General Influenza (Flu) Information

Influenza (the flu) is a contagious respiratory illness caused by influenza viruses. It can cause mild to severe illness, and at times can lead to death. The best way to prevent the flu is by getting a flu vaccination each year. According to the Centers for Disease Control (CDC) every year in the United States, on average 5% to 20% of the population gets the flu; more than 200,000 people are hospitalized from flu complications, and; about 36,000 people die from flu-related causes. Some people, such as older people, young children, and people with certain health conditions, are at high risk for serious flu complications.

How Flu Spreads
Flu viruses are thought to spread mainly from person to person through coughing or sneezing of people with influenza. Sometimes people may become infected by touching something with flu viruses on it and then touching their mouth or nose. Most healthy adults may be able to infect others beginning 1 day before symptoms develop and up to 5 days after becoming sick. That means that you may be able to pass on the flu to someone else before you know you are sick, as well as while you are sick.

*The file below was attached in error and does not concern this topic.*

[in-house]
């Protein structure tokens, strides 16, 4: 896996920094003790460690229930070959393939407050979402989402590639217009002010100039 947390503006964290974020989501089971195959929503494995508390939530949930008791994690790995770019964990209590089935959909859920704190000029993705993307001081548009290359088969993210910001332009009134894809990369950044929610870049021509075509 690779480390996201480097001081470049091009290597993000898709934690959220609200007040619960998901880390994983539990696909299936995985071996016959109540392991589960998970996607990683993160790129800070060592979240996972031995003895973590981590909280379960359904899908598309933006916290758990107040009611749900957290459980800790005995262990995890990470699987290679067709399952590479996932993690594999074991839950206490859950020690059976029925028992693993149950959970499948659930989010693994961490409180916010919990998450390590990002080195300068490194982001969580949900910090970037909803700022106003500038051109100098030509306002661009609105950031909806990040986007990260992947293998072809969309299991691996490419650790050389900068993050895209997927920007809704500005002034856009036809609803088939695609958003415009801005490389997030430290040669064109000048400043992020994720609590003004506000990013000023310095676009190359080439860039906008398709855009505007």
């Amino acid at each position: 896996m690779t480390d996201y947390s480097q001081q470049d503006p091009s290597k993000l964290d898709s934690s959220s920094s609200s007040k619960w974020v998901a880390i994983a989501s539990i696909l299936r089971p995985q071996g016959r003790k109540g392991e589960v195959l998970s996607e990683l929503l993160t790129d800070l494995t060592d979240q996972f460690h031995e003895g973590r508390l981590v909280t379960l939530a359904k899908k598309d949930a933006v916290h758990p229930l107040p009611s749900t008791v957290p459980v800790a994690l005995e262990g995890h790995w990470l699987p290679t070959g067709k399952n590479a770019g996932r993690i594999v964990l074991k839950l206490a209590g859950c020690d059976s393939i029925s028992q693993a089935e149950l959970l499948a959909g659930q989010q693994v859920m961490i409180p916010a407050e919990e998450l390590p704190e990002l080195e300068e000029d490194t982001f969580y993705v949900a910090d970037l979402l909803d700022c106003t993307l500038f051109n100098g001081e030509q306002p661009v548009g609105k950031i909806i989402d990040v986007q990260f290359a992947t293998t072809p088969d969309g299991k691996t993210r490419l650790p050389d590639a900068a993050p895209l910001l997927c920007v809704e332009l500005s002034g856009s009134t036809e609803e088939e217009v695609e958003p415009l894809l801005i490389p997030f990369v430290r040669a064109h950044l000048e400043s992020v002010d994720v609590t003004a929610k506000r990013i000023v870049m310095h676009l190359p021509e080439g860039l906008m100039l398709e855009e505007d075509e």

Symptoms of Flu include:

  • fever (usually high)
  • headache
  • extreme tiredness
  • dry cough
  • sore throat
  • runny or stuffy nose
  • muscle aches
  • Stomach symptoms, such as nausea, vomiting, and diarrhea, also can occur but are more common in children than adults

Vaccines
Vaccination is one of the most effective ways to minimize suffering and death from influenza. CDC recommends a yearly seasonal flu vaccine as the first and most important step in protecting against seasonal influenza. While there are many different flu viruses, the seasonal flu vaccine protects against the three seasonal viruses that research suggests will be most common. Vaccination is especially important for people at high risk of serious flu complications, including young children, pregnant women, people with chronic health conditions like asthma, diabetes or heart and lung disease and people 65 years and older. Seasonal flu vaccine is also important for health care workers, and other people who live with or care for high risk people to prevent giving the flu to those at high risk. Check with your healthcare provider about getting vaccinated.

Note: A seasonal vaccine will not protect you against novel H1N1. A new vaccine against novel H1N1 is being produced and will be available in the coming months as an option for prevention of novel H1N1 infection

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